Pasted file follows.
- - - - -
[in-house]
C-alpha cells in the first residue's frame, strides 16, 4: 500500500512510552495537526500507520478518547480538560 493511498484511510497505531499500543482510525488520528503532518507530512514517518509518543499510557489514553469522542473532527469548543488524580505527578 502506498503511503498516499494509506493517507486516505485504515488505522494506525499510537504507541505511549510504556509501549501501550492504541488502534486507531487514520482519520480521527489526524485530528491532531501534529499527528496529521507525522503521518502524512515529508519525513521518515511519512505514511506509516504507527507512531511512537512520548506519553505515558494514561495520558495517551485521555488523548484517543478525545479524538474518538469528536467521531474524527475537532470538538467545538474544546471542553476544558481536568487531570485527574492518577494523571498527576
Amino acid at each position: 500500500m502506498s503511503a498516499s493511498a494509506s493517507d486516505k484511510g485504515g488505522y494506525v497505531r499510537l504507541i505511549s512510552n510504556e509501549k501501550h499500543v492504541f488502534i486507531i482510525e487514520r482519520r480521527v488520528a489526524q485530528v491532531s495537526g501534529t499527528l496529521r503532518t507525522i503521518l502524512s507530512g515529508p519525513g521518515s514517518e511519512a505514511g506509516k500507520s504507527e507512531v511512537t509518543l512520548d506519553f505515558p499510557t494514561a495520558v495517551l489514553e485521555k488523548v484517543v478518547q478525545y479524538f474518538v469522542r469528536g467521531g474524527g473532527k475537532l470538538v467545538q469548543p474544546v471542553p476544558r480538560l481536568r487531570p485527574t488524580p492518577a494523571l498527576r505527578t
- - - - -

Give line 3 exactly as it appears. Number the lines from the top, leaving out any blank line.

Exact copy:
Amino acid at each position: 500500500m502506498s503511503a498516499s493511498a494509506s493517507d486516505k484511510g485504515g488505522y494506525v497505531r499510537l504507541i505511549s512510552n510504556e509501549k501501550h499500543v492504541f488502534i486507531i482510525e487514520r482519520r480521527v488520528a489526524q485530528v491532531s495537526g501534529t499527528l496529521r503532518t507525522i503521518l502524512s507530512g515529508p519525513g521518515s514517518e511519512a505514511g506509516k500507520s504507527e507512531v511512537t509518543l512520548d506519553f505515558p499510557t494514561a495520558v495517551l489514553e485521555k488523548v484517543v478518547q478525545y479524538f474518538v469522542r469528536g467521531g474524527g473532527k475537532l470538538v467545538q469548543p474544546v471542553p476544558r480538560l481536568r487531570p485527574t488524580p492518577a494523571l498527576r505527578t